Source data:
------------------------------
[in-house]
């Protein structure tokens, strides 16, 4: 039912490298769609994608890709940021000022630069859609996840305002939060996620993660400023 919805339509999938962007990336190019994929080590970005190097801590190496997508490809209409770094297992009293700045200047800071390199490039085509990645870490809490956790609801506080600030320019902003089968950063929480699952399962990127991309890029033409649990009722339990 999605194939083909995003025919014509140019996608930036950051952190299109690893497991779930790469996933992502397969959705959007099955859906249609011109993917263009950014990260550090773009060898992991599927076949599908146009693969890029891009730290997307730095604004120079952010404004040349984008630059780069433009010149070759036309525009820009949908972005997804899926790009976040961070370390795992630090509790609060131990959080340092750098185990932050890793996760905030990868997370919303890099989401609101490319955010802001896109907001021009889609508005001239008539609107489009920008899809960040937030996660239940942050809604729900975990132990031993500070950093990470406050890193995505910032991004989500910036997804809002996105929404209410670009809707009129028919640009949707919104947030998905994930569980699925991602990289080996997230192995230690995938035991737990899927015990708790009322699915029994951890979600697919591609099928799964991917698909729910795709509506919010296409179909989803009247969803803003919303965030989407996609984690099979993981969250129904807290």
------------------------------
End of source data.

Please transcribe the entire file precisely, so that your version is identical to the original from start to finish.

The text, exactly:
[in-house]
């Protein structure tokens, strides 16, 4: 039912490298769609994608890709940021000022630069859609996840305002939060996620993660400023 919805339509999938962007990336190019994929080590970005190097801590190496997508490809209409770094297992009293700045200047800071390199490039085509990645870490809490956790609801506080600030320019902003089968950063929480699952399962990127991309890029033409649990009722339990 999605194939083909995003025919014509140019996608930036950051952190299109690893497991779930790469996933992502397969959705959007099955859906249609011109993917263009950014990260550090773009060898992991599927076949599908146009693969890029891009730290997307730095604004120079952010404004040349984008630059780069433009010149070759036309525009820009949908972005997804899926790009976040961070370390795992630090509790609060131990959080340092750098185990932050890793996760905030990868997370919303890099989401609101490319955010802001896109907001021009889609508005001239008539609107489009920008899809960040937030996660239940942050809604729900975990132990031993500070950093990470406050890193995505910032991004989500910036997804809002996105929404209410670009809707009129028919640009949707919104947030998905994930569980699925991602990289080996997230192995230690995938035991737990899927015990708790009322699915029994951890979600697919591609099928799964991917698909729910795709509506919010296409179909989803009247969803803003919303965030989407996609984690099979993981969250129904807290």